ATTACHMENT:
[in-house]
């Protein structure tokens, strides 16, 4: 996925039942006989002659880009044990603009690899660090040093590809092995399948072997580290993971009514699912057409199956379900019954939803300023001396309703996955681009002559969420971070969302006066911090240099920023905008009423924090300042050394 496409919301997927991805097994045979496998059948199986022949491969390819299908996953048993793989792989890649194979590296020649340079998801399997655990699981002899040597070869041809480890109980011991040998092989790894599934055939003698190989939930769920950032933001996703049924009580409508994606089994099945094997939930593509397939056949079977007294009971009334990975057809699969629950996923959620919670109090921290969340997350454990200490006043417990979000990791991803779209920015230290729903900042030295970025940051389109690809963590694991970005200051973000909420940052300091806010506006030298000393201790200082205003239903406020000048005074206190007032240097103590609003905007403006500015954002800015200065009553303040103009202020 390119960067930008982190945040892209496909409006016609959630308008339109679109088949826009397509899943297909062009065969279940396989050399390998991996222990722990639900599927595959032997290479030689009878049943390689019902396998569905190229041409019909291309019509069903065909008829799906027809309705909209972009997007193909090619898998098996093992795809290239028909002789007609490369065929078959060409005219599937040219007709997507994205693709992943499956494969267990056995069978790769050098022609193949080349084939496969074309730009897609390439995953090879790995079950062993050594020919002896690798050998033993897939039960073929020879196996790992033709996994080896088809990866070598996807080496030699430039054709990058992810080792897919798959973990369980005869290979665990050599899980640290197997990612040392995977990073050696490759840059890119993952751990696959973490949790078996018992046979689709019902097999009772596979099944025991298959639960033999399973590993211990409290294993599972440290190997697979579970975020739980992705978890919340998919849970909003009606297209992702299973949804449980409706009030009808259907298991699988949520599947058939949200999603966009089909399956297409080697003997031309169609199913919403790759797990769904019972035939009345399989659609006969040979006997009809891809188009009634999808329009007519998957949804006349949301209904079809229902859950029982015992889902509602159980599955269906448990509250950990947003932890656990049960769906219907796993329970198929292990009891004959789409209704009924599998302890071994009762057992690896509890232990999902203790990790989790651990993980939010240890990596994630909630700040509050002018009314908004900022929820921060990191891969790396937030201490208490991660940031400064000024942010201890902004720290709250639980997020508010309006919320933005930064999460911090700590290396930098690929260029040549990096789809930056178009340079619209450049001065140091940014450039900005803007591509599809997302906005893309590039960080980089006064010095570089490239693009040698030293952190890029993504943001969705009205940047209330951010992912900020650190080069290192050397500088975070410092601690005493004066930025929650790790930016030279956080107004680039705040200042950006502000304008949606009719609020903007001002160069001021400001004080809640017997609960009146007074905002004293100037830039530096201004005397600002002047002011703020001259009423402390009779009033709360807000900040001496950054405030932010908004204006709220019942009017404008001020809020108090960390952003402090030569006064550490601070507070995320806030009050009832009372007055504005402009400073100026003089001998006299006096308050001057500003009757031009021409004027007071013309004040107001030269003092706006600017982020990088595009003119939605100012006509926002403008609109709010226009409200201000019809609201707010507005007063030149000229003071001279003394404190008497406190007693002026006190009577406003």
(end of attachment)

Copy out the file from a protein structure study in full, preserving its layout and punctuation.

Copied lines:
[in-house]
């Protein structure tokens, strides 16, 4: 996925039942006989002659880009044990603009690899660090040093590809092995399948072997580290993971009514699912057409199956379900019954939803300023001396309703996955681009002559969420971070969302006066911090240099920023905008009423924090300042050394 496409919301997927991805097994045979496998059948199986022949491969390819299908996953048993793989792989890649194979590296020649340079998801399997655990699981002899040597070869041809480890109980011991040998092989790894599934055939003698190989939930769920950032933001996703049924009580409508994606089994099945094997939930593509397939056949079977007294009971009334990975057809699969629950996923959620919670109090921290969340997350454990200490006043417990979000990791991803779209920015230290729903900042030295970025940051389109690809963590694991970005200051973000909420940052300091806010506006030298000393201790200082205003239903406020000048005074206190007032240097103590609003905007403006500015954002800015200065009553303040103009202020 390119960067930008982190945040892209496909409006016609959630308008339109679109088949826009397509899943297909062009065969279940396989050399390998991996222990722990639900599927595959032997290479030689009878049943390689019902396998569905190229041409019909291309019509069903065909008829799906027809309705909209972009997007193909090619898998098996093992795809290239028909002789007609490369065929078959060409005219599937040219007709997507994205693709992943499956494969267990056995069978790769050098022609193949080349084939496969074309730009897609390439995953090879790995079950062993050594020919002896690798050998033993897939039960073929020879196996790992033709996994080896088809990866070598996807080496030699430039054709990058992810080792897919798959973990369980005869290979665990050599899980640290197997990612040392995977990073050696490759840059890119993952751990696959973490949790078996018992046979689709019902097999009772596979099944025991298959639960033999399973590993211990409290294993599972440290190997697979579970975020739980992705978890919340998919849970909003009606297209992702299973949804449980409706009030009808259907298991699988949520599947058939949200999603966009089909399956297409080697003997031309169609199913919403790759797990769904019972035939009345399989659609006969040979006997009809891809188009009634999808329009007519998957949804006349949301209904079809229902859950029982015992889902509602159980599955269906448990509250950990947003932890656990049960769906219907796993329970198929292990009891004959789409209704009924599998302890071994009762057992690896509890232990999902203790990790989790651990993980939010240890990596994630909630700040509050002018009314908004900022929820921060990191891969790396937030201490208490991660940031400064000024942010201890902004720290709250639980997020508010309006919320933005930064999460911090700590290396930098690929260029040549990096789809930056178009340079619209450049001065140091940014450039900005803007591509599809997302906005893309590039960080980089006064010095570089490239693009040698030293952190890029993504943001969705009205940047209330951010992912900020650190080069290192050397500088975070410092601690005493004066930025929650790790930016030279956080107004680039705040200042950006502000304008949606009719609020903007001002160069001021400001004080809640017997609960009146007074905002004293100037830039530096201004005397600002002047002011703020001259009423402390009779009033709360807000900040001496950054405030932010908004204006709220019942009017404008001020809020108090960390952003402090030569006064550490601070507070995320806030009050009832009372007055504005402009400073100026003089001998006299006096308050001057500003009757031009021409004027007071013309004040107001030269003092706006600017982020990088595009003119939605100012006509926002403008609109709010226009409200201000019809609201707010507005007063030149000229003071001279003394404190008497406190007693002026006190009577406003």